• NYC Mayor Bill de Blasio’s decision to investigate extremism in NYPD ranks is likely to restore some public trust that the government is working towards eradication of far-right and anti-government views within law enforcement. Taking appropriate action against officers who are members of extremist groups could likely deter others from joining such groups but it is unlikely to eradicate extremist ideologies from the NYPD.


Date: September 29, 2021

Location: Washington DC, USA

Parties involved: US government; US House Select Committee on the January 6 Attack

The event: The House Select Committee investigating the January 6, 2021 Capitol attack issued subpoenas to 11 associates of former US President Donald Trump. The subpoenas targeted individuals with ties to the planning of the “Stop the Steal” rally in Washington DC on January 6, 2021.[5] Those subpoenaed were told to turn over any documents related to the rally on or before October 13, 2021 and prepare for depositions later in the month.[6] Additionally, the House Select Committee has requested documents and files from a number of private-sector organizations and social media companies to gain a holistic perspective on the events of January 6.[7] Former President Trump directly requested his subpoenaed associates to defy the orders.[8]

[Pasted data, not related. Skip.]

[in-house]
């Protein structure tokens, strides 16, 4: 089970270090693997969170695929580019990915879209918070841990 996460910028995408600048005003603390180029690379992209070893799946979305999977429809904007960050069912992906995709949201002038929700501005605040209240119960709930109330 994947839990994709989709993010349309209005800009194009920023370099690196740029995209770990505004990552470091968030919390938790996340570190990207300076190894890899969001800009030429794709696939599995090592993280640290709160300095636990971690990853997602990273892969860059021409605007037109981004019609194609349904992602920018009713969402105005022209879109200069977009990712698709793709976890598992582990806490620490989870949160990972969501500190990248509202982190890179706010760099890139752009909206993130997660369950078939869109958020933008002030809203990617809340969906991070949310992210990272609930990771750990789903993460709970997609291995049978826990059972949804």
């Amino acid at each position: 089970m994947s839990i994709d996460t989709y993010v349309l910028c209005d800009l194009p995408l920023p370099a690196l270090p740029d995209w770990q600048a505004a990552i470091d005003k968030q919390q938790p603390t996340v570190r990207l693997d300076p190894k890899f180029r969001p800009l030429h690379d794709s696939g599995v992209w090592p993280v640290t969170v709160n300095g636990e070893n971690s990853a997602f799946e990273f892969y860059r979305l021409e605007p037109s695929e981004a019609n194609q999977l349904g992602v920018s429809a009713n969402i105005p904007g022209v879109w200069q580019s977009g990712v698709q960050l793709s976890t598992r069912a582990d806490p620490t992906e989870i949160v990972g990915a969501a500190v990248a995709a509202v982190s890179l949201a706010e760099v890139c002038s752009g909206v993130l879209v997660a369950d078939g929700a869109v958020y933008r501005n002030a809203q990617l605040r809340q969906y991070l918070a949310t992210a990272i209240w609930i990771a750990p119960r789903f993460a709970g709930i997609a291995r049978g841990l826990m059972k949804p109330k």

The implications:

  • The House Select Committee’s investigation of the events on January 6, 2021 will likely increase the rift between the two political parties due to the disagreement on whether it was an insurrection. As many members of the Republican party do not support this investigation, any results from the all-party committee will likely be rejected. This will almost certainly result in more political divide and difficulty in making future decisions.

  • Since the House Select Committee is depending on these individuals and entities to follow through on the subpoenas, noncompliance is almost certainly a concern. Due to the polarizing nature of the issue, people may likely choose to withhold information or withdraw from the hearings completely. As former President Donald Trump requested, individuals and other entities that have an allegiance to his side will likely withdraw and defy subpoenas that are served to them. Ultimately, the investigation will likely come to a standstill as it is contingent on cooperation.

[1] "NYPD" by Sean MacEntee licensed under CC BY 2.0

[2] Hack Of Oath Keepers Militia Group Includes Names Of Active NYPD Officers, De Blasio Launches Investigation, Gothamist, September 2021, https://gothamist.com/news/hack-oath-keepers-militia-group-includes-names-active-nypd-officers-de-blasio-launches-investigation

[3] Oath Keepers, Southern Poverty Law Center, n.d., https://www.splcenter.org/fighting-hate/extremist-files/group/oath-keepers

[4] Ibid

[5] House committee investigating Jan. 6 Capitol riot subpoenas 11 individuals, including Pierson and Mick Mulvaney’s niece, CNBC, September 2021, https://www.cnbc.com/2021/09/29/house-committee-investigating-jan-6-capitol-riot-subpoenas-11-individuals-including-mick-mulvaneys-niece.html

[6] Ibid

[7] Ibid

[8] Trump Tells Former Aides to Defy Subpoenas From Jan. 6 Panel, The New York Times, October 2021, https://www.nytimes.com/2021/10/07/us/politics/jan-6-subpoenas.html

73 views